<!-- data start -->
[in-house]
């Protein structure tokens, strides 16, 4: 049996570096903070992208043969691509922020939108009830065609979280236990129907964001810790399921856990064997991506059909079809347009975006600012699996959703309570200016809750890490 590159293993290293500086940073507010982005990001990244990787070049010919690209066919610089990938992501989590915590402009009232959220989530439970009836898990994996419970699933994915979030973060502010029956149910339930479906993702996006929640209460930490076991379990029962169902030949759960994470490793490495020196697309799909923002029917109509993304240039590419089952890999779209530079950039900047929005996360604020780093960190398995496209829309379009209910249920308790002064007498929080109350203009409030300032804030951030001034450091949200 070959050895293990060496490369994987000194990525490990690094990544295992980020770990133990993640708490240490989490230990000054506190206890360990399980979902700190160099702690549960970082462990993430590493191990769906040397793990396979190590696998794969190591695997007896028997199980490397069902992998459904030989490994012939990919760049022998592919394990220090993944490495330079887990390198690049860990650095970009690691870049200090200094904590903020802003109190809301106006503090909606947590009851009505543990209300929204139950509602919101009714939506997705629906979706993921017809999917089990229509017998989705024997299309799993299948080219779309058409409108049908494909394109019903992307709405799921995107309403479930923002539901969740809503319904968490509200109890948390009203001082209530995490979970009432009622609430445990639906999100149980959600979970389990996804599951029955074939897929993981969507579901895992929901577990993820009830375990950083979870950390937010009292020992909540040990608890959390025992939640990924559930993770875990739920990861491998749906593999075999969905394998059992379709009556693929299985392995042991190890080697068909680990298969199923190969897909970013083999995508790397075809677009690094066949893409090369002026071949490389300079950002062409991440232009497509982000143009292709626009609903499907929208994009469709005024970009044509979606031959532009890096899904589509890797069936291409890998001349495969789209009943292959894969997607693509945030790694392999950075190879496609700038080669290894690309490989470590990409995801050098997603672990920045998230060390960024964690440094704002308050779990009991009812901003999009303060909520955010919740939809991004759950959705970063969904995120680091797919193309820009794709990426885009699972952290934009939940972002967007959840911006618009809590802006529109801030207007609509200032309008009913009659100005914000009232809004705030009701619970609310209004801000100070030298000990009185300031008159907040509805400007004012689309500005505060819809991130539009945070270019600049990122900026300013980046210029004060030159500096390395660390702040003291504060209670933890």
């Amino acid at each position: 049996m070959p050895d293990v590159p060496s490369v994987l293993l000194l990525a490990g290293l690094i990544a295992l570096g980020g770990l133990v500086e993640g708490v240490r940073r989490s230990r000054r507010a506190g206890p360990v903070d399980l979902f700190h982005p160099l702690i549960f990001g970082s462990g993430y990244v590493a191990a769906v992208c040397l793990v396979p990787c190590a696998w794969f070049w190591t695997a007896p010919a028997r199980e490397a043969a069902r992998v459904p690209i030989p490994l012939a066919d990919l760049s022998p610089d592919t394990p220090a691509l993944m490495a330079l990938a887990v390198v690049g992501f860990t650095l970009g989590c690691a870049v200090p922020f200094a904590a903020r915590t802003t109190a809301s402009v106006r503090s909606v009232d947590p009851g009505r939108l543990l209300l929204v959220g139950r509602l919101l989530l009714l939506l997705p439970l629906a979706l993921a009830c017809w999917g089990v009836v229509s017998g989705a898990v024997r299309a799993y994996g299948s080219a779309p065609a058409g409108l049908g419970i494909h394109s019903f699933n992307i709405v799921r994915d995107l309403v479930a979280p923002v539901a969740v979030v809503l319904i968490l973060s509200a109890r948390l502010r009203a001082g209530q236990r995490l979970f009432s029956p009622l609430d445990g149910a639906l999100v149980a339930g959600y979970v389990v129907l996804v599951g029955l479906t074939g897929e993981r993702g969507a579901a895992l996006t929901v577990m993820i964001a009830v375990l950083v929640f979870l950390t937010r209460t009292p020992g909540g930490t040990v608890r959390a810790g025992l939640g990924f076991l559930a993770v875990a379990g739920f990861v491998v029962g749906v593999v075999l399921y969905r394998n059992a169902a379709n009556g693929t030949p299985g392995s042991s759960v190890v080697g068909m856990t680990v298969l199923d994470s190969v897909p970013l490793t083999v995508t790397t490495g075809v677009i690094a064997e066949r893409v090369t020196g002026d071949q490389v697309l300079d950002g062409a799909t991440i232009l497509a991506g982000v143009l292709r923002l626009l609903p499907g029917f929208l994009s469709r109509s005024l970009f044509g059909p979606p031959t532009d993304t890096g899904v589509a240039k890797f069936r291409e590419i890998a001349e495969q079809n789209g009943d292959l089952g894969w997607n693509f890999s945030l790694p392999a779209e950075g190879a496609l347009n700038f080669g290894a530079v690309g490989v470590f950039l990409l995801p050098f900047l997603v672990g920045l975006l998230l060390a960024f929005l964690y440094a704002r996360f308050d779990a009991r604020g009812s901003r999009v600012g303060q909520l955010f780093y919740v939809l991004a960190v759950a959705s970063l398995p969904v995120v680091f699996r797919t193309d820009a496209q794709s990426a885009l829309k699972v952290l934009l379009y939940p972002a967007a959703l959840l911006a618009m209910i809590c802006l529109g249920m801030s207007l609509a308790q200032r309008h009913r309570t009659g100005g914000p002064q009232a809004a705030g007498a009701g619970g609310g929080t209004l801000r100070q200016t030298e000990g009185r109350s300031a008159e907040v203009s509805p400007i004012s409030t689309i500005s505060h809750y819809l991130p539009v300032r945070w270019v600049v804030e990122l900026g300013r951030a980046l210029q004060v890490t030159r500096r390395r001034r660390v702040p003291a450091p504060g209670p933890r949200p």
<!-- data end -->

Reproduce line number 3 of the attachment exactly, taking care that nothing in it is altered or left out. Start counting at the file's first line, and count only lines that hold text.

């Amino acid at each position: 049996m070959p050895d293990v590159p060496s490369v994987l293993l000194l990525a490990g290293l690094i990544a295992l570096g980020g770990l133990v500086e993640g708490v240490r940073r989490s230990r000054r507010a506190g206890p360990v903070d399980l979902f700190h982005p160099l702690i549960f990001g970082s462990g993430y990244v590493a191990a769906v992208c040397l793990v396979p990787c190590a696998w794969f070049w190591t695997a007896p010919a028997r199980e490397a043969a069902r992998v459904p690209i030989p490994l012939a066919d990919l760049s022998p610089d592919t394990p220090a691509l993944m490495a330079l990938a887990v390198v690049g992501f860990t650095l970009g989590c690691a870049v200090p922020f200094a904590a903020r915590t802003t109190a809301s402009v106006r503090s909606v009232d947590p009851g009505r939108l543990l209300l929204v959220g139950r509602l919101l989530l009714l939506l997705p439970l629906a979706l993921a009830c017809w999917g089990v009836v229509s017998g989705a898990v024997r299309a799993y994996g299948s080219a779309p065609a058409g409108l049908g419970i494909h394109s019903f699933n992307i709405v799921r994915d995107l309403v479930a979280p923002v539901a969740v979030v809503l319904i968490l973060s509200a109890r948390l502010r009203a001082g209530q236990r995490l979970f009432s029956p009622l609430d445990g149910a639906l999100v149980a339930g959600y979970v389990v129907l996804v599951g029955l479906t074939g897929e993981r993702g969507a579901a895992l996006t929901v577990m993820i964001a009830v375990l950083v929640f979870l950390t937010r209460t009292p020992g909540g930490t040990v608890r959390a810790g025992l939640g990924f076991l559930a993770v875990a379990g739920f990861v491998v029962g749906v593999v075999l399921y969905r394998n059992a169902a379709n009556g693929t030949p299985g392995s042991s759960v190890v080697g068909m856990t680990v298969l199923d994470s190969v897909p970013l490793t083999v995508t790397t490495g075809v677009i690094a064997e066949r893409v090369t020196g002026d071949q490389v697309l300079d950002g062409a799909t991440i232009l497509a991506g982000v143009l292709r923002l626009l609903p499907g029917f929208l994009s469709r109509s005024l970009f044509g059909p979606p031959t532009d993304t890096g899904v589509a240039k890797f069936r291409e590419i890998a001349e495969q079809n789209g009943d292959l089952g894969w997607n693509f890999s945030l790694p392999a779209e950075g190879a496609l347009n700038f080669g290894a530079v690309g490989v470590f950039l990409l995801p050098f900047l997603v672990g920045l975006l998230l060390a960024f929005l964690y440094a704002r996360f308050d779990a009991r604020g009812s901003r999009v600012g303060q909520l955010f780093y919740v939809l991004a960190v759950a959705s970063l398995p969904v995120v680091f699996r797919t193309d820009a496209q794709s990426a885009l829309k699972v952290l934009l379009y939940p972002a967007a959703l959840l911006a618009m209910i809590c802006l529109g249920m801030s207007l609509a308790q200032r309008h009913r309570t009659g100005g914000p002064q009232a809004a705030g007498a009701g619970g609310g929080t209004l801000r100070q200016t030298e000990g009185r109350s300031a008159e907040v203009s509805p400007i004012s409030t689309i500005s505060h809750y819809l991130p539009v300032r945070w270019v600049v804030e990122l900026g300013r951030a980046l210029q004060v890490t030159r500096r390395r001034r660390v702040p003291a450091p504060g209670p933890r949200p």